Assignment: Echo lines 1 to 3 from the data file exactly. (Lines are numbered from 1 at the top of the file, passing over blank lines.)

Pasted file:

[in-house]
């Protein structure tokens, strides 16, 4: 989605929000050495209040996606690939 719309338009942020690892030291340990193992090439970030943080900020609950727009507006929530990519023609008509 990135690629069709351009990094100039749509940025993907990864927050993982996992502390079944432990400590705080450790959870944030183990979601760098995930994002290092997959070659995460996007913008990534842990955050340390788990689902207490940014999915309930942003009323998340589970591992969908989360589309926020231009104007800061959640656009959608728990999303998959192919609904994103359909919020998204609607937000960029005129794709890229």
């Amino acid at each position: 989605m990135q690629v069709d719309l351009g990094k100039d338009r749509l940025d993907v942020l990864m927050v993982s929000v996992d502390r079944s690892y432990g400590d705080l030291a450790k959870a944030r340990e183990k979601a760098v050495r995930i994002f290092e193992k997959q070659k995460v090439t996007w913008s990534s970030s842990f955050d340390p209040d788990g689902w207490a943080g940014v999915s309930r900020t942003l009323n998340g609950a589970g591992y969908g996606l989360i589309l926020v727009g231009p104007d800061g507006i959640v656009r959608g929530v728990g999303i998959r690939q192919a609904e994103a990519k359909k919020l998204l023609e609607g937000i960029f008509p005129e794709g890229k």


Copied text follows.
[in-house]
């Protein structure tokens, strides 16, 4: 989605929000050495209040996606690939 719309338009942020690892030291340990193992090439970030943080900020609950727009507006929530990519023609008509 990135690629069709351009990094100039749509940025993907990864927050993982996992502390079944432990400590705080450790959870944030183990979601760098995930994002290092997959070659995460996007913008990534842990955050340390788990689902207490940014999915309930942003009323998340589970591992969908989360589309926020231009104007800061959640656009959608728990999303998959192919609904994103359909919020998204609607937000960029005129794709890229």
């Amino acid at each position: 989605m990135q690629v069709d719309l351009g990094k100039d338009r749509l940025d993907v942020l990864m927050v993982s929000v996992d502390r079944s690892y432990g400590d705080l030291a450790k959870a944030r340990e183990k979601a760098v050495r995930i994002f290092e193992k997959q070659k995460v090439t996007w913008s990534s970030s842990f955050d340390p209040d788990g689902w207490a943080g940014v999915s309930r900020t942003l009323n998340g609950a589970g591992y969908g996606l989360i589309l926020v727009g231009p104007d800061g507006i959640v656009r959608g929530v728990g999303i998959r690939q192919a609904e994103a990519k359909k919020l998204l023609e609607g937000i960029f008509p005129e794709g890229k």